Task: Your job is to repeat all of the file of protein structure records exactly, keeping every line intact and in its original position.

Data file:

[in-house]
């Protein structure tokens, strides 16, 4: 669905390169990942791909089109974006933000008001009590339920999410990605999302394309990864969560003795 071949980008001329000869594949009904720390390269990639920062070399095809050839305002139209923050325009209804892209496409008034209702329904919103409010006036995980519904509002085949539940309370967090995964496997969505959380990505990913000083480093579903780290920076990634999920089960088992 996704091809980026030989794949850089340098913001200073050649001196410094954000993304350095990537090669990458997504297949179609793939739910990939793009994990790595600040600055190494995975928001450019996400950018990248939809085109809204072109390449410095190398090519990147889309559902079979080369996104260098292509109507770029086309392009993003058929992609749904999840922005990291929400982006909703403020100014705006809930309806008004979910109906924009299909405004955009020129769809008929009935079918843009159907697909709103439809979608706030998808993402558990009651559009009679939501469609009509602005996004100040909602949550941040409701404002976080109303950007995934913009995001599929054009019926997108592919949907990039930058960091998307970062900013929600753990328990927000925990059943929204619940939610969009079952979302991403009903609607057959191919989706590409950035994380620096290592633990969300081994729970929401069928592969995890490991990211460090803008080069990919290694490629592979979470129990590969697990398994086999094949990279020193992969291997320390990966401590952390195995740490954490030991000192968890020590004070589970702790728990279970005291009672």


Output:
[in-house]
């Protein structure tokens, strides 16, 4: 669905390169990942791909089109974006933000008001009590339920999410990605999302394309990864969560003795 071949980008001329000869594949009904720390390269990639920062070399095809050839305002139209923050325009209804892209496409008034209702329904919103409010006036995980519904509002085949539940309370967090995964496997969505959380990505990913000083480093579903780290920076990634999920089960088992 996704091809980026030989794949850089340098913001200073050649001196410094954000993304350095990537090669990458997504297949179609793939739910990939793009994990790595600040600055190494995975928001450019996400950018990248939809085109809204072109390449410095190398090519990147889309559902079979080369996104260098292509109507770029086309392009993003058929992609749904999840922005990291929400982006909703403020100014705006809930309806008004979910109906924009299909405004955009020129769809008929009935079918843009159907697909709103439809979608706030998808993402558990009651559009009679939501469609009509602005996004100040909602949550941040409701404002976080109303950007995934913009995001599929054009019926997108592919949907990039930058960091998307970062900013929600753990328990927000925990059943929204619940939610969009079952979302991403009903609607057959191919989706590409950035994380620096290592633990969300081994729970929401069928592969995890490991990211460090803008080069990919290694490629592979979470129990590969697990398994086999094949990279020193992969291997320390990966401590952390195995740490954490030991000192968890020590004070589970702790728990279970005291009672």